This wonderfully illustrated volume traces the architectural antecedents and building history of the magnificent U.S. Capitol.
The U.S. Capitol, the building that houses the legislative branch of our government and a landmark that attracts 3-5 million visitors each year, has its origins in an architectural competition devised by George Washington. The winning design, submitted by William Thornton, combined "grandeur, simplicity, and convenience." Construction began in August 1793, but progress made during the following decade was less than satisfactory. English architect Benjamin Henry Latrobe was brought in by Thomas Jefferson in 1803 to oversee the work, which was finally completed under Charles Bulfinch in 1829. The U.S. Capitol is regarded by many as the finest example of classical architecture in America. This profusely illustrated book offers a detailed description of the building's exterior, its unsurpassed ornamentation, and the richness of its rooms. An illustrated glossary of architectural terms used and a section of brief biographies of persons associated with the Capitol are also provided as tools for the reader.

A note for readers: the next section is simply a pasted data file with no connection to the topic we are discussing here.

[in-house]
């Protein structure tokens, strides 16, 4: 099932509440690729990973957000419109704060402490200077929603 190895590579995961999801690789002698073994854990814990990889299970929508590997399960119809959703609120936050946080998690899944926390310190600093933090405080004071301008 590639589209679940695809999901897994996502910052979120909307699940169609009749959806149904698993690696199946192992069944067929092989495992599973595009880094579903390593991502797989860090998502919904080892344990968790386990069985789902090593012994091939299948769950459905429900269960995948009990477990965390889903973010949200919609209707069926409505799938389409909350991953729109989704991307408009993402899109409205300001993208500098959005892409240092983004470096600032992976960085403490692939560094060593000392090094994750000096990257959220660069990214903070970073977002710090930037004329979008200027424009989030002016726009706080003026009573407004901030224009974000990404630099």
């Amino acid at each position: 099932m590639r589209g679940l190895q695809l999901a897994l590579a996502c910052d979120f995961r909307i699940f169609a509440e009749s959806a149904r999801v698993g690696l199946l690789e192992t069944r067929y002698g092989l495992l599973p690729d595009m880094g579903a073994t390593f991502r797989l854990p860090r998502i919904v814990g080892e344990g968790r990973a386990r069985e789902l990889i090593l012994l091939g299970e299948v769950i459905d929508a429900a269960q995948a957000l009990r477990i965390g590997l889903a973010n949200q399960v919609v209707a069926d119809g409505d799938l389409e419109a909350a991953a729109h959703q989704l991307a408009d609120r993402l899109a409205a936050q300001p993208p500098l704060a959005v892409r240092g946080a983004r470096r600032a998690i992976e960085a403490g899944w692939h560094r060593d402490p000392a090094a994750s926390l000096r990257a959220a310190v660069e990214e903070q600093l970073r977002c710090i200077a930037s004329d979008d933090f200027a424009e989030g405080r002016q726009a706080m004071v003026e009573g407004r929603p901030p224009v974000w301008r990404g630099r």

About the Author
Henry Hope Reed is founder and president of Classical America and is the author of numerous books, including The Golden City and The New York Public Library. He lives in New York City.